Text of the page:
Mr. Loftis asked if Dr. Thurston thought providers would actually provide those
prices at the front end?

Dr. Thurston said he hoped so. He said he saw a presentation that said a patient would be
able to know at the time of service what it would cost them. He wondered how many
patients knew in advance what it would cost and if there was somewhere they could get it
for less. He hoped the all payer database could help get to that point.

Rep. Dunnigan stated price was important but outcome was also important. He said one
doctor might use the most advanced technology and provide the best outcome but it
would cost more than someone that used outdated technology but charged less. He added
that needed to be weighed against the cost.
Audience:
How do you develop a true transparency system when in most cases the provider
themselves did not know what they were charging because it depended on the
contract with the insurance carrier?

Rep. Dunnigan said the transparency piece was the part that caused the most
consternation and as outcomes are discussed there are variables from hospital to hospital.
He said it would be interesting to see how it unfolded. He noted a lot of the ideas mesh
together with people having more personal responsibility in putting together their plan
and the burden of decisions regarding procedures they had done. He stated there were
many procedures that were not covered, such as laser eye surgery, and the cost of those
had come down and technology had increased because individuals had to shop for that
procedure and decide who would give them the best outcome. He added transparency
was just one piece of how health plans would be structured and individuals would have to
be involved in the process.

Mr. McDermott reported UAHU held a conference last week with a speaker from
Prometheus, a foundation granted research money to look at episodes of care pricing and
lumping together procedure codes for one episode, such as knee surgery, to get one price.
He added the question was how to couple procedures together so that someone could go
to a doctor and get a price for a procedure or episode of care and how to get providers to
work together as a team. He stated no one could force providers to work together, but
there were provider groups in other states that were doing it and offering warranties on
their surgeries figuring out how to work together better as a team to accept risk for
possibly avoidable conditions. He said if the provider community could take that leap of
faith and be willing to accept a global fee it could be reality.

Audience:
How successful do you think the Legislature can be in lowering the number of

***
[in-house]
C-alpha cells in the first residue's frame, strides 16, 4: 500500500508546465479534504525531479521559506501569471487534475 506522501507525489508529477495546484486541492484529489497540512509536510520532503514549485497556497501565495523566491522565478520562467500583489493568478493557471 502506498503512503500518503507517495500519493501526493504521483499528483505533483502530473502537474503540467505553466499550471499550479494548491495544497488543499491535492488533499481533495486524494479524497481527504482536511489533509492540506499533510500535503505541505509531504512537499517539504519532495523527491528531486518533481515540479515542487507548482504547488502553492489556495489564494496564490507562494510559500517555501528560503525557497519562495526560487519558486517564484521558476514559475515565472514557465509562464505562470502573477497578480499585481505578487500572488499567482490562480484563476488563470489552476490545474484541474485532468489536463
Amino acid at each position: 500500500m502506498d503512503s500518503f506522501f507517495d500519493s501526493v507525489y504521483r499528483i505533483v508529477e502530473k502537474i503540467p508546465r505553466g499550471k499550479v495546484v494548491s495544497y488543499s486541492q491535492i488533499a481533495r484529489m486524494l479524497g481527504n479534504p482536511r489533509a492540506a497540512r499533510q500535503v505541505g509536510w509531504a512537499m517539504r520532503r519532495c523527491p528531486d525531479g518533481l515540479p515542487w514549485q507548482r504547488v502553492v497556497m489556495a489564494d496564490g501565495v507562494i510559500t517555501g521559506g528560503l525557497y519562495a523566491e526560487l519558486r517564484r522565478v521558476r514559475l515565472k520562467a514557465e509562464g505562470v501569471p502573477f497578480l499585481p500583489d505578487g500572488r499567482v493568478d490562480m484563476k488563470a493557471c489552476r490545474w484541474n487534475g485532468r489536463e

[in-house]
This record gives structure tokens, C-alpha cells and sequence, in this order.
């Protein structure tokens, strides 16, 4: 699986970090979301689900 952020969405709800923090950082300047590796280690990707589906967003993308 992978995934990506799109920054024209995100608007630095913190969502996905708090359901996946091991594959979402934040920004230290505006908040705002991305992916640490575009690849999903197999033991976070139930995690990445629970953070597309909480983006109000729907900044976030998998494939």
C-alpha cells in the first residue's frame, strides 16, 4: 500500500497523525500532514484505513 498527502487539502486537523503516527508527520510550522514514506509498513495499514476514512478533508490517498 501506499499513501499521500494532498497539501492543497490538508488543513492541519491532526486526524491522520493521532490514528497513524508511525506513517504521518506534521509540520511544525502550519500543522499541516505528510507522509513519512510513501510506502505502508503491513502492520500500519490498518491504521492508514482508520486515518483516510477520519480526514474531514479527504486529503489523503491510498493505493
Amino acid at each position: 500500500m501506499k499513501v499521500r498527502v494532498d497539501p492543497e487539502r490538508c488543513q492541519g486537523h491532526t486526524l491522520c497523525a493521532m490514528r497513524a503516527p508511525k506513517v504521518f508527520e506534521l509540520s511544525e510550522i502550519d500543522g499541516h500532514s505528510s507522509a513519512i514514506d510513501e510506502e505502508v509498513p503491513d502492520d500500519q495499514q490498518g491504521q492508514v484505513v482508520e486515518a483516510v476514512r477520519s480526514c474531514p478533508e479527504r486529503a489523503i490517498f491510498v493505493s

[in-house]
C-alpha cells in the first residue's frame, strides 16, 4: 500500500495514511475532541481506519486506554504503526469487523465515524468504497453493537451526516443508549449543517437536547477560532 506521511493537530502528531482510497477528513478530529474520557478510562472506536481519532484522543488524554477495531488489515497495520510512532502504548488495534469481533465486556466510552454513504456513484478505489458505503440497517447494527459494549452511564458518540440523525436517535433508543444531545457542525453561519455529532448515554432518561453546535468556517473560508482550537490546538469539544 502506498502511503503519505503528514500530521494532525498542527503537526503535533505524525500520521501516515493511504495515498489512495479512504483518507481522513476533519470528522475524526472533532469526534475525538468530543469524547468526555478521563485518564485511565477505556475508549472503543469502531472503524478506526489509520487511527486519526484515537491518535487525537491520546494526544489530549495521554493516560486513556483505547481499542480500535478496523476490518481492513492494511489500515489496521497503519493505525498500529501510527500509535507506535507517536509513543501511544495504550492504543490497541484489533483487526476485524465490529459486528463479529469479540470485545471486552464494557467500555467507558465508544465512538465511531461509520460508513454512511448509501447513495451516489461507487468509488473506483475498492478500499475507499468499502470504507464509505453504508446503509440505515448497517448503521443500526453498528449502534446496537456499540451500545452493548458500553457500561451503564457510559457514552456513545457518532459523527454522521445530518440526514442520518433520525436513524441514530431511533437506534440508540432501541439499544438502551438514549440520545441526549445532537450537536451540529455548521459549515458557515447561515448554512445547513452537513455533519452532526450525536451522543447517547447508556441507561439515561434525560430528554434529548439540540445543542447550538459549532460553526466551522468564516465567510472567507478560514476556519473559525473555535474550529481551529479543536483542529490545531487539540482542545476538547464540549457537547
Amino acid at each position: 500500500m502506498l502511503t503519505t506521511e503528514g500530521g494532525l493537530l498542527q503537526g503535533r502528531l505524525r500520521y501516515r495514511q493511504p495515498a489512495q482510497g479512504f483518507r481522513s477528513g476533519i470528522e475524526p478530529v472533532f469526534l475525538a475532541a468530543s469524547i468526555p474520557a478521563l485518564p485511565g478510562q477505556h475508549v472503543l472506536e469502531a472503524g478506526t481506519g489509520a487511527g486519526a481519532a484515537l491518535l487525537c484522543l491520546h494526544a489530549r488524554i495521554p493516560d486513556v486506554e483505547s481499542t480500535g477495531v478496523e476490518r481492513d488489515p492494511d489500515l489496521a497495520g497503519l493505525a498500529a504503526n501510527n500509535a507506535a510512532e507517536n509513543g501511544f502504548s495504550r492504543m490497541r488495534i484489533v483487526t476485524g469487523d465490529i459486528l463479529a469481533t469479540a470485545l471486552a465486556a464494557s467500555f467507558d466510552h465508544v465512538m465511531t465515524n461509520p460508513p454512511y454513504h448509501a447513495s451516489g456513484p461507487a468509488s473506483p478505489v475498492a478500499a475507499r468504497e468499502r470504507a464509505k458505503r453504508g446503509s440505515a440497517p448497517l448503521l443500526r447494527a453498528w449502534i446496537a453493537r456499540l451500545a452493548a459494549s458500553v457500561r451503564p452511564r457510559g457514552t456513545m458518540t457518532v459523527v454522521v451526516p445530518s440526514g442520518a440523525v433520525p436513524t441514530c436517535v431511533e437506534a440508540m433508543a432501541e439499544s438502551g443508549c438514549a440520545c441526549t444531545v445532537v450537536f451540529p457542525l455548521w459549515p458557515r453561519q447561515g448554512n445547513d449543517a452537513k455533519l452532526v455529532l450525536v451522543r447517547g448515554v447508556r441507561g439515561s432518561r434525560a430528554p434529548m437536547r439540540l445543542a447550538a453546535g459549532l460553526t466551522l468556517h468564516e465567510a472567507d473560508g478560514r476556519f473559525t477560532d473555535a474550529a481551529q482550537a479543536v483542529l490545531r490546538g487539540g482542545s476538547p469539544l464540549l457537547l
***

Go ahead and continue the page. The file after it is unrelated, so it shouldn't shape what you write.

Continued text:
uninsured?

Dr. Thurston stated areas had already been identified where they know they can make a
difference, such as enrolling children who are eligible for public programs. He noted the
Governor had made insuring children one of his four immediate priorities and wanted it
done now. He reported the Governor also had a proposal working with the Board of
Regents to help more college students want to buy health care. He said he would also
like to make health insurance more available through employers and keep it available
through the employers that already offered it. He said he thought there was a chance to
make a significant dent in the number of uninsured with the next two to three years.

Mr. McDermott said that from his time working with the DOH the issue of the uninsured
was on his mind constantly. He said he often spoke with people who enrolled themselves
but did not enroll their spouse or children and he talked to them about CHIP. He noted
the broker community knew that it was a real problem. He added the debate about health
insurance needed to be broken into two pieces. He said there was one big piece, the cost
of health insurance premium, and the question was how to slow or stop the rate of growth
in premium so employers could continue to afford their plans and provide benefits for
their employees. He said the other side was those people who just could not afford it. He
added when you discussed those people there was an issue with the definition of
affordability. He noted there were people who had enough income but made an
economic choice not to buy insurance and the question was if those people should be
forced into the system with a mandate to purchase it or if it was their personal